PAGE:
In comparison between males and females, upper limbs were commonly involved in males 17(33%), while lower limb was commonly involved in females 31(35%) with a p-value of 0.484.

While comparing the patients from different provinces we found that patients from Sindh had predominantly lower limb involvement 41(34%), from Balochistan face was the commonest site of involvement 6(35%), And from Punjab, only one patient showed involvement of the Lower limb. Though region-wise values looked remarkable the results were statistically not significant (P =0.412).

Table 2: Association of the site of lesions with gender and region


The main finding of the site of involvement was the lower limb along with feet 44 (32%). The lesions in the lower limb have been reported to cause more problems compared to other areas because of pain and discomfort in mobility as well as difficulty in self-care and daily activities6.

The second most common site was the face and neck 37(27%), followed by the upper limb 37(27%), multiple sites of involvement were seen in 20(14%). The lesions on the other sites of the body, such as on the head or face, do not look as if they contribute toward negative or inhibited behavior among the social surroundings, however, people with multiple lesions avoid socializing6.

This shows the social and psychological impact of Cutaneous Leishmania can be damaging and can hamper the quality of life of patients due to disfiguring scar formation and mutilation leading to social stigmatization4,7-10. A higher frequency of facial CL lesions has been reported from the Middle East, which may be due to the local dressing of the population with only the uncovered parts, face, hands, and feet affected while most of the body including the limbs remain covered, and thus are protected from the vector of CL, the sand flies and hazardous chemicals 11-14.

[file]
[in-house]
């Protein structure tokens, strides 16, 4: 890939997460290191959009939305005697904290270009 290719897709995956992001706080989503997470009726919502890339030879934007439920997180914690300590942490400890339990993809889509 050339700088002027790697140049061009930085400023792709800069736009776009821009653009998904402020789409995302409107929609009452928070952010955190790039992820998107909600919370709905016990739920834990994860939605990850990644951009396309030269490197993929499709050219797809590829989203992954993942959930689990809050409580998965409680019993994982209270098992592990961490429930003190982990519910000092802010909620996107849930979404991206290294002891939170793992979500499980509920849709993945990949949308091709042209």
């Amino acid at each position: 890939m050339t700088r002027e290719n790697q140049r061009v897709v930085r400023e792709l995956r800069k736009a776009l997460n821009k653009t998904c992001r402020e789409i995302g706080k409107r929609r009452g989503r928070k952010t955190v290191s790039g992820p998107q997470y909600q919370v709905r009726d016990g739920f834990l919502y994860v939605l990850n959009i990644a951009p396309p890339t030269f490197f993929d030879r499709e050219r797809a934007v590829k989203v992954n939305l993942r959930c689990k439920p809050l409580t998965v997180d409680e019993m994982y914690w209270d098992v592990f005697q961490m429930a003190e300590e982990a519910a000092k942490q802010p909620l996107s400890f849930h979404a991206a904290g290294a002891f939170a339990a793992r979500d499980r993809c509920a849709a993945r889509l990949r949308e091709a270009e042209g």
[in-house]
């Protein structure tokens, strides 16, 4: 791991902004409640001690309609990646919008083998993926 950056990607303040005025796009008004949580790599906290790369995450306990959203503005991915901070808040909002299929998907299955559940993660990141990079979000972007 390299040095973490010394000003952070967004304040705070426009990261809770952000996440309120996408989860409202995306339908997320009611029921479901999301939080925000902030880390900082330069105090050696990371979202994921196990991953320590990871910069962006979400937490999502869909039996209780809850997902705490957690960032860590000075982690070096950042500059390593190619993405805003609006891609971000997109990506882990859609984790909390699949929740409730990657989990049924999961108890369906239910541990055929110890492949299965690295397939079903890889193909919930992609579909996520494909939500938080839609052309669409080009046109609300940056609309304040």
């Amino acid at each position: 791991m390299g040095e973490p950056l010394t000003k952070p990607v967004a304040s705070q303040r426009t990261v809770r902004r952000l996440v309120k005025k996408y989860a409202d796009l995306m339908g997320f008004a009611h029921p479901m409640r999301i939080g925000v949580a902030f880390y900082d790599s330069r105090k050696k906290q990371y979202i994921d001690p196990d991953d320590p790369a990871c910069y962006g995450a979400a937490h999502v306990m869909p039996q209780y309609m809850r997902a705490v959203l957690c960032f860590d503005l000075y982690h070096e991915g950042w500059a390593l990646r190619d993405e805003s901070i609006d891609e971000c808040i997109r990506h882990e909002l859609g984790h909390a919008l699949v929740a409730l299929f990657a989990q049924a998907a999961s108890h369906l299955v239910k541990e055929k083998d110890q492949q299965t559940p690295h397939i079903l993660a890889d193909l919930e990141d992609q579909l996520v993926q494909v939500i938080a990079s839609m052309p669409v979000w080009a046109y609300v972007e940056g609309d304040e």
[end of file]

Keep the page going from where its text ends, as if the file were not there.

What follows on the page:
There are more than 20 well-known Leishmania species that can infect humans and cause the three clinical forms of the disease, cutaneous leishmaniasis (CL), mucocutaneous leishmaniasis (ML), and visceral leishmaniasis (VL)6. CL endemic areas in Afghanistan have migrated to Pakistan over the past three decades, and outbreaks of CL have occurred in refugee camps and indigenous Pakistan populations near associated areas 7,8.  Persons with active lesions suffer from severe stigma in Pakistan due to the lack of information about the disease and its transmission 9,10. Cutaneous leishmaniasis is spread through bloodsucking sand flies (Phlebotomus), consisting of 37 species reported from Pakistan 10, 15,16. Algeria, Brazil, Iran, Syria, Afghanistan, Pakistan, Tunisia, and Peru are the countries with the most affected by this disease and the highest number of cases reported 17-21. Prevalent data described its prevalence in sixteen developed and 72 developing countries (WHO, 2015), causing 0.1 million deaths every year 17-18. In our study, there was a predominance of female patients which has also been reported by another study from Pakistan4. However, studies from Europe more men getting infected by CL, because of the association of CL with frequent visits to the interior (rain forest) for work or leisure-related reasons, with results showing 92,0% of male patients10.